In marriage, as in any other endeavour, we cannot afford to underestimate the importance of “little things” to overall success. Many marriages get into troubles because spouses ignore the little details, the day-by-day thoughtfulness that strengthens their relationship as well as little bits of neglects, discontent and unresolved issues that eat away their happiness. Married couples need to give due attention to both in order to help ensure the long-term success, health, and vitality of their marriage.
- Rebuke, but don’t criticise
One of the most dangerous little things in the marriage is criticism. Nothing shuts down communication and disrupt the harmony of a relationship faster than harsh, sniping, negative comments. No one profits from criticism-neither the critic nor the person being criticised, or anyone else who may be within earshot. Constants criticism destroys a person’s spirit. It breeds hurts, resentment, defensiveness and even hatred. Criticisms discourage openness and honesty, without which no relationship can remain healthy. By its very nature, criticism is destructive because it focuses on finding faults with the intention of hurting rather than of finding a solution. People who are critical all the time usually have unmet needs or unresolved issues in their own lives, and these problems reveal themselves in a form of critical spirit.
Every relationship at times faces interpersonal conflicts that must be dealt with for the good of everyone involved. Part of effective communication is establishing an environment in which problems can be resolved in a healthy manner. Hurtful criticism is never the answer. Rather, in such situation, a rebuke may be in order.
Criticism and rebuke are not the same thing. A rebuke differs from criticism in at least two important ways: 1) the spirit from which it comes and the purpose for which it is given. Criticism arises from a wounded and self-centered spirit that seeks to wound in return. It is not interested in either the welfare of the person being criticised or in finding a constructive solution to the problem. A rebuke, on the other hand, comes from a loving and compassionate spirit that does not only recognise a problem, but also seeks a fair and equitable solution with a heartfelt desire for the good of the other person. In short, a rebuke is motivated by love, whereas criticism is not. A rebuke focuses on the solution while criticism harps on the problem. A rebuke seeks to correct while criticism only complains.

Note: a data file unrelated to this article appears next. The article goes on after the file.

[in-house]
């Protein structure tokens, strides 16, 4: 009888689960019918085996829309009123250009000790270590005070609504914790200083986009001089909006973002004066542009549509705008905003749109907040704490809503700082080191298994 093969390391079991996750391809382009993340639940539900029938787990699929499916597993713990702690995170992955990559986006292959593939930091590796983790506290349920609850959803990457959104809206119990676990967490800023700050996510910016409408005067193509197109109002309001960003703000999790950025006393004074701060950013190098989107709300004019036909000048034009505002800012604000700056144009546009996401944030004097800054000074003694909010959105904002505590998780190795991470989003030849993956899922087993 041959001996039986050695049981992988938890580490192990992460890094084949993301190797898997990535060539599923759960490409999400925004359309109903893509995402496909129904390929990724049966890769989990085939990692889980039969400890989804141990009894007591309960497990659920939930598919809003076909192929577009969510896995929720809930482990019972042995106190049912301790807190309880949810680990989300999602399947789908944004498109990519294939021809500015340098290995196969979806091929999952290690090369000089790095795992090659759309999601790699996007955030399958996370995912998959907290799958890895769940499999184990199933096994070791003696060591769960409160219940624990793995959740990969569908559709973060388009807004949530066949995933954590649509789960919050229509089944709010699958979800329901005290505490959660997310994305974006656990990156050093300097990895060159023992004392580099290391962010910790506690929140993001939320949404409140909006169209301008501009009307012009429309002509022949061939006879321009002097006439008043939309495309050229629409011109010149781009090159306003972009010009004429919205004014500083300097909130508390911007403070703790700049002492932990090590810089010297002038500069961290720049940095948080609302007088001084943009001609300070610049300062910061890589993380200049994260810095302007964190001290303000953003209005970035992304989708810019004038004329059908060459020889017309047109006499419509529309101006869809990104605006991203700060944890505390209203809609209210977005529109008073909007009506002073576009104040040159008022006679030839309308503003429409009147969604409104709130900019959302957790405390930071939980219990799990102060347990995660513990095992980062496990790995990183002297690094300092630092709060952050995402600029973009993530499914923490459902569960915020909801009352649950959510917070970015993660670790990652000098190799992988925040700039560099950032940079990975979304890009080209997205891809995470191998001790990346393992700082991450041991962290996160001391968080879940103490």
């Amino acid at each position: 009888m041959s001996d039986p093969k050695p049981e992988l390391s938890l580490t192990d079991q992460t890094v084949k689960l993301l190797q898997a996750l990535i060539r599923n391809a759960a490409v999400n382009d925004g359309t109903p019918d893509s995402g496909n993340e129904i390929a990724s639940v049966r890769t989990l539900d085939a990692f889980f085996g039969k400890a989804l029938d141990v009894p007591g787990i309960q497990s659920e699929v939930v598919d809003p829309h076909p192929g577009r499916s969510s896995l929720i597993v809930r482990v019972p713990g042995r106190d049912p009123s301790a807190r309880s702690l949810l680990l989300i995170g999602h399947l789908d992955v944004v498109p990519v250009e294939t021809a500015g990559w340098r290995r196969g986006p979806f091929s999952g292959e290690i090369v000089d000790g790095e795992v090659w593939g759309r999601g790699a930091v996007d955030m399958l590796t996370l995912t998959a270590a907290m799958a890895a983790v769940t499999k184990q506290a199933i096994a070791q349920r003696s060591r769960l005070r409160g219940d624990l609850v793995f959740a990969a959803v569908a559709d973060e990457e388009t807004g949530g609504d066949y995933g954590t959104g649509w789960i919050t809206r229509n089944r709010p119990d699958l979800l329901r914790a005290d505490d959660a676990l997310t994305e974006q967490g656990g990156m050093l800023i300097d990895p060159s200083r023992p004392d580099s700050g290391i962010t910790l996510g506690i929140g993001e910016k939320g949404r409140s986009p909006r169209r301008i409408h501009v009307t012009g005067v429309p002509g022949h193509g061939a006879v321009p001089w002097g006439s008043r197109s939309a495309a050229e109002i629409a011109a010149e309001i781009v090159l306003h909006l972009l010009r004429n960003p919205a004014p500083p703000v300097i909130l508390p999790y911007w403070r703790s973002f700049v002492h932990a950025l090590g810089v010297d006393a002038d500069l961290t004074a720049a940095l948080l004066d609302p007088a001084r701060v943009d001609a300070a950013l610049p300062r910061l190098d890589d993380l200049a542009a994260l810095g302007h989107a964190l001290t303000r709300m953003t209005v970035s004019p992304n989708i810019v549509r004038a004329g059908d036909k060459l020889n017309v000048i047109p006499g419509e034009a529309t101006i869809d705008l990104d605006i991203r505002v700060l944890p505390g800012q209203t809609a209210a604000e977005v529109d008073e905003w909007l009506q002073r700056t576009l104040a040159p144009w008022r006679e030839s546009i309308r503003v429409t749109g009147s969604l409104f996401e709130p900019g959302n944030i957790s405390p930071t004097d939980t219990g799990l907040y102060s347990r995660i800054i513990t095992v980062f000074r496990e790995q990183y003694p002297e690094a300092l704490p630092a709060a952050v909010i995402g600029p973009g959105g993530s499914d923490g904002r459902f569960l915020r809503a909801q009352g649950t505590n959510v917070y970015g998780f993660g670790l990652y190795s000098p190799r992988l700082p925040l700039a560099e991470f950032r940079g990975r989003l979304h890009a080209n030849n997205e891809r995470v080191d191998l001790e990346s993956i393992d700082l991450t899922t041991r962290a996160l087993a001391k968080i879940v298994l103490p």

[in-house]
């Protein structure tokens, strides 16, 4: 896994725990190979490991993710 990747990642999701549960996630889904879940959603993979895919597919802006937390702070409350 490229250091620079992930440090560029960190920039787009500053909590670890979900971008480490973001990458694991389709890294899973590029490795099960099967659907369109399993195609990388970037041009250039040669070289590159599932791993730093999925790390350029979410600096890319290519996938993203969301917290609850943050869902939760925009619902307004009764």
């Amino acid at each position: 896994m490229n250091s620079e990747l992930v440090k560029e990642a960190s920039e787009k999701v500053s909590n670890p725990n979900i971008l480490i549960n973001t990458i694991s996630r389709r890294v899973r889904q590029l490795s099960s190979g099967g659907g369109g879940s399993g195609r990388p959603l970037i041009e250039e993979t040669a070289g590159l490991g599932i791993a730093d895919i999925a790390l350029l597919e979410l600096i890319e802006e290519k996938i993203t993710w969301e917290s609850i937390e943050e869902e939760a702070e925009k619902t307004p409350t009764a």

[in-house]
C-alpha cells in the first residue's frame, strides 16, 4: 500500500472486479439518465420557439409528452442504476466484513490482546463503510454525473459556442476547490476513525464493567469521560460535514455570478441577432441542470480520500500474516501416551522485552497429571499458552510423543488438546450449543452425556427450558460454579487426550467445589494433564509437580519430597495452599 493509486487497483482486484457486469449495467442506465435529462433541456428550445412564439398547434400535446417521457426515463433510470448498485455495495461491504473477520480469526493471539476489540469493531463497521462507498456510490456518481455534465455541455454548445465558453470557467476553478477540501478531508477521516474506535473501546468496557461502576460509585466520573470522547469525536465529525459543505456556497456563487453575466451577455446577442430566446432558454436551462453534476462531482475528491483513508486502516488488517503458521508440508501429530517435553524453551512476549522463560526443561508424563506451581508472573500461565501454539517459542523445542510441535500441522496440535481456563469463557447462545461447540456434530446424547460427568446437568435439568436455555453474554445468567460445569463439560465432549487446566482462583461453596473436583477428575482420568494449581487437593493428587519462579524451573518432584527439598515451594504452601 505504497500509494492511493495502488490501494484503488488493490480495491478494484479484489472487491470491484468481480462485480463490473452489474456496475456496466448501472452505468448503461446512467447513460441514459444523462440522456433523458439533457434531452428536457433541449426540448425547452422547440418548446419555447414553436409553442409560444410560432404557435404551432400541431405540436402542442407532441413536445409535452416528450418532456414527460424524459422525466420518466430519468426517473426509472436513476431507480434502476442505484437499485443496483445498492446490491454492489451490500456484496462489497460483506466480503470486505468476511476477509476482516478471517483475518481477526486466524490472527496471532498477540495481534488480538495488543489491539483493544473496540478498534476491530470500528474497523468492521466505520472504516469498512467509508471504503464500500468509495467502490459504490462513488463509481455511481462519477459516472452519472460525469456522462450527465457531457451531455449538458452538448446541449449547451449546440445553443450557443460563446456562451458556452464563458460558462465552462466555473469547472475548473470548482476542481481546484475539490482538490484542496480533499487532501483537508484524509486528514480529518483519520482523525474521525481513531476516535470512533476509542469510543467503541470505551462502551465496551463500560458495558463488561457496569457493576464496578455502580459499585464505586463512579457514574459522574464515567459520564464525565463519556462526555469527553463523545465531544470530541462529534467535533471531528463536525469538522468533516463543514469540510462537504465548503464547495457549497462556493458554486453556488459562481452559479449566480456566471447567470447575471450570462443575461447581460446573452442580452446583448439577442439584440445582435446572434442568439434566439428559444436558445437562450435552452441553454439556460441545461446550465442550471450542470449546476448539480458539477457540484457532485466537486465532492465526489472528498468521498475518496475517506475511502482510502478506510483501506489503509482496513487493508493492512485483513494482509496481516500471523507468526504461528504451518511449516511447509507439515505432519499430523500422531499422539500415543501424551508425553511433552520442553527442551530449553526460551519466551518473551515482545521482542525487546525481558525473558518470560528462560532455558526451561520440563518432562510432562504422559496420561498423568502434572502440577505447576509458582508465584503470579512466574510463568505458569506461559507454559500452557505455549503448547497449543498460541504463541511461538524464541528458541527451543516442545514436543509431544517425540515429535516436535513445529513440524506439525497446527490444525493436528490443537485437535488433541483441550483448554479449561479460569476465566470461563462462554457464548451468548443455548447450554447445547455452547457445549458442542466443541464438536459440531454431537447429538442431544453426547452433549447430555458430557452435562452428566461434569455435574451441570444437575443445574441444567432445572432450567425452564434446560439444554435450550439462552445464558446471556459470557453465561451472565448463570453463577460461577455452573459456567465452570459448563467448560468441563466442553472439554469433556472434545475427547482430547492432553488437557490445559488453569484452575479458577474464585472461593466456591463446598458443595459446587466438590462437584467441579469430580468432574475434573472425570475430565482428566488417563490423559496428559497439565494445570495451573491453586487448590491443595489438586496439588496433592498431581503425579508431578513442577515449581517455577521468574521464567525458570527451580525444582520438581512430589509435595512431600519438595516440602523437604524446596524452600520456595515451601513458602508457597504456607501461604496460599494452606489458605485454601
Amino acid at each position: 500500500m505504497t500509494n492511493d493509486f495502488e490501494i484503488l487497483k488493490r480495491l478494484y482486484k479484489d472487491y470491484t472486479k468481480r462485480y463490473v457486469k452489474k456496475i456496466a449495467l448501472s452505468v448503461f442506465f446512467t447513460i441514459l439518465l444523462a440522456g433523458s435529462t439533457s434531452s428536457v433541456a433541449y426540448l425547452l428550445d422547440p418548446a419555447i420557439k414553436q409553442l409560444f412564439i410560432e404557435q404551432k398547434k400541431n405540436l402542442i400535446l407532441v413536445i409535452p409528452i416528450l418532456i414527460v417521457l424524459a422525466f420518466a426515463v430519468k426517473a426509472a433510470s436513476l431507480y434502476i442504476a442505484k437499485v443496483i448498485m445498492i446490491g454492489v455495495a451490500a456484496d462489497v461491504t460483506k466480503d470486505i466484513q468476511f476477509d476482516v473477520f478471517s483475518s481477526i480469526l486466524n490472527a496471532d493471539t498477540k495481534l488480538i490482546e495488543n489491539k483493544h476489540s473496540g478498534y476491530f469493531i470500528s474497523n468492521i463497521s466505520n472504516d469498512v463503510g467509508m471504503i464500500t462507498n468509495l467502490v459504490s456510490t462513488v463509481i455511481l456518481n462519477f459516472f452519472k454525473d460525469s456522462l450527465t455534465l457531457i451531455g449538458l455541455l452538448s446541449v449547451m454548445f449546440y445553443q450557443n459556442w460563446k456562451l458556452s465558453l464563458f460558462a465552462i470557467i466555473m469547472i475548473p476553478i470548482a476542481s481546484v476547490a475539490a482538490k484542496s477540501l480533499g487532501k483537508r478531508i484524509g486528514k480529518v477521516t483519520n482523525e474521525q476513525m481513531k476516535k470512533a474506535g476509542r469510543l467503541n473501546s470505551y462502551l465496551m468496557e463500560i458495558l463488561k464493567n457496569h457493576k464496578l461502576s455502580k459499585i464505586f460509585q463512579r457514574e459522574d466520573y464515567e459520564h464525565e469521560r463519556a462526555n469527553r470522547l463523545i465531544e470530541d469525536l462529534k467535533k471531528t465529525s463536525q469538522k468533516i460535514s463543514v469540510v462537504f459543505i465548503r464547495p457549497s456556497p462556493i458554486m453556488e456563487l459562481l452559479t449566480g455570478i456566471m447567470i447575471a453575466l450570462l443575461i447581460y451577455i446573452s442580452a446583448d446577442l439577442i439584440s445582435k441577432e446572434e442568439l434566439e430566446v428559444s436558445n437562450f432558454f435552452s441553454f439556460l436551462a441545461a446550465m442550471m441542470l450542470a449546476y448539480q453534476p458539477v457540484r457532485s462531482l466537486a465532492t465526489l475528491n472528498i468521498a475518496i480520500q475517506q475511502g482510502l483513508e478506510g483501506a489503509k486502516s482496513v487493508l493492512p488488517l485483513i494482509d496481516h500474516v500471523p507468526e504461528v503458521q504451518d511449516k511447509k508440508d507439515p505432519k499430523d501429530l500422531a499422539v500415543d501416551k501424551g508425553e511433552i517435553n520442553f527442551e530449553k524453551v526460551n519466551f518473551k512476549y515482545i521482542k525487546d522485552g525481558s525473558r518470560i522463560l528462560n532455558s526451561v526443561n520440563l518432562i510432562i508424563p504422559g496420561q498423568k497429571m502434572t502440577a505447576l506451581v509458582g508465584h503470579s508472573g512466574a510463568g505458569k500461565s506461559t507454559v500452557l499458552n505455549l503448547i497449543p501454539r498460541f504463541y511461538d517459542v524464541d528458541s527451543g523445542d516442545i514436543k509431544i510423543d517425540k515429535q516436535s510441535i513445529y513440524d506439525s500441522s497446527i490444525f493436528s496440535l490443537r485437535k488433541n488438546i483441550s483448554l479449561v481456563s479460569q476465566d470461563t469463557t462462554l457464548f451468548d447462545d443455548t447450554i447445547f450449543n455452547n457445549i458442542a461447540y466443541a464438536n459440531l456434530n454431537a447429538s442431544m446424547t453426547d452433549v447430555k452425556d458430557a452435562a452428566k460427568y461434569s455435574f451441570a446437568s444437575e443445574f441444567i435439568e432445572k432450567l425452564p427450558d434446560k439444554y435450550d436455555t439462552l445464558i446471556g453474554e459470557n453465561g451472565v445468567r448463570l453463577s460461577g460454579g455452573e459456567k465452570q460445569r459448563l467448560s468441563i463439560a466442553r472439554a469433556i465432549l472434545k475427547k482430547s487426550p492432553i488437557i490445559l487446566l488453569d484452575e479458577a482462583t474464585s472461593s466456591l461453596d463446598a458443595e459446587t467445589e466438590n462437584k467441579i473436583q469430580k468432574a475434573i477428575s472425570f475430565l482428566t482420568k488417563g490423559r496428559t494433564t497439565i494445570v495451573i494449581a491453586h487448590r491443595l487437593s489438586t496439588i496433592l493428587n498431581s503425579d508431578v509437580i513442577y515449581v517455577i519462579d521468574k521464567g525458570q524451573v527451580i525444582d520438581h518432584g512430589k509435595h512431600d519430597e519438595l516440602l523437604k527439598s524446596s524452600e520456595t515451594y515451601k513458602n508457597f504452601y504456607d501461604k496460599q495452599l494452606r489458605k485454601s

Watch out for criticism, which can spoil your relationship. Develop the discipline of thinking before speaking. Whenever a problem arises or a conflict flares up and you feel the urge to criticise, ask yourself if it is a legitimate problem for which rebuke and correction are in order or only a personal gripe. Check your motivation: are you acting out of love or out of anger? Criticism profits nothing but rebuke and correction do. There are two sides to this coin, however. Being willing and able to give correction is one side; being willing to receive correction is the other side. Openness to correction is one of the most important elements of growth. People who are unwilling to receive correction will never grow. They will always be immature.
- Don’t get too familiar
One of the greatest dangers to a marriage is for the husband and wife to become too familiar with each other. This is not the same as knowing each other. Spouses should know each other better and more intimately than they know anyone else in the world. A husband and wife should be each other’s best friend. By familiarity I mean a comfortable complacency that causes the husband and wife to start taking each other for granted. Familiarity reveals itself in at least three ways:
- First, it breeds to ignore
- Second, it breed assumptions
- Third, it breeds presumption
- . Couples feel so familiar with each other that they begin to ignore each other in lots of little ways that they may not even be aware of.
- . A husband and wife beginning to assume that each knows what the other is thinking.
- . A wife presumes what a husband will say or do without even asking him first. A husband will make the same mistake.
If these three continue long enough, the end result will be that as expressed in the old proverb: “ familiarity breeds contempt.”
Here is a practical example of how this happens. Before marriage, when a couple are courting, they constantly tell each other how they feel. They don’t assume anything. They pay attention to every little detail, every gesture, facial expression and every change of voice. They complement each other, give each other gifts and spend every available moment together. This constant attention to each other is good and necessary to building a strong relationship because it produces in each person a deep sense of security. The more often we are told that we are loved, the more secured we feel.
For some reason things begin to change after a couple get married. It usually does not happen right away. Gradually the husband and wife start to assume things about each other. The husband stops saying to his wife, “I love you” as often as he once did. He assumes, she knows I love her; I don’t need to tell her all the time. They stop going out to dinner or on other dates. They stop giving gifts or cards or flowers to each other. They drift slowly apart.
To counteract this and to keep a marriage alive, and vital and exciting is to do something unexpected. It may be a weekend away just the two of them or a candle light dinner or a bouquet of flowers. Among other things, this means developing the practice of regularly expressing appreciation for each other.
To be continued…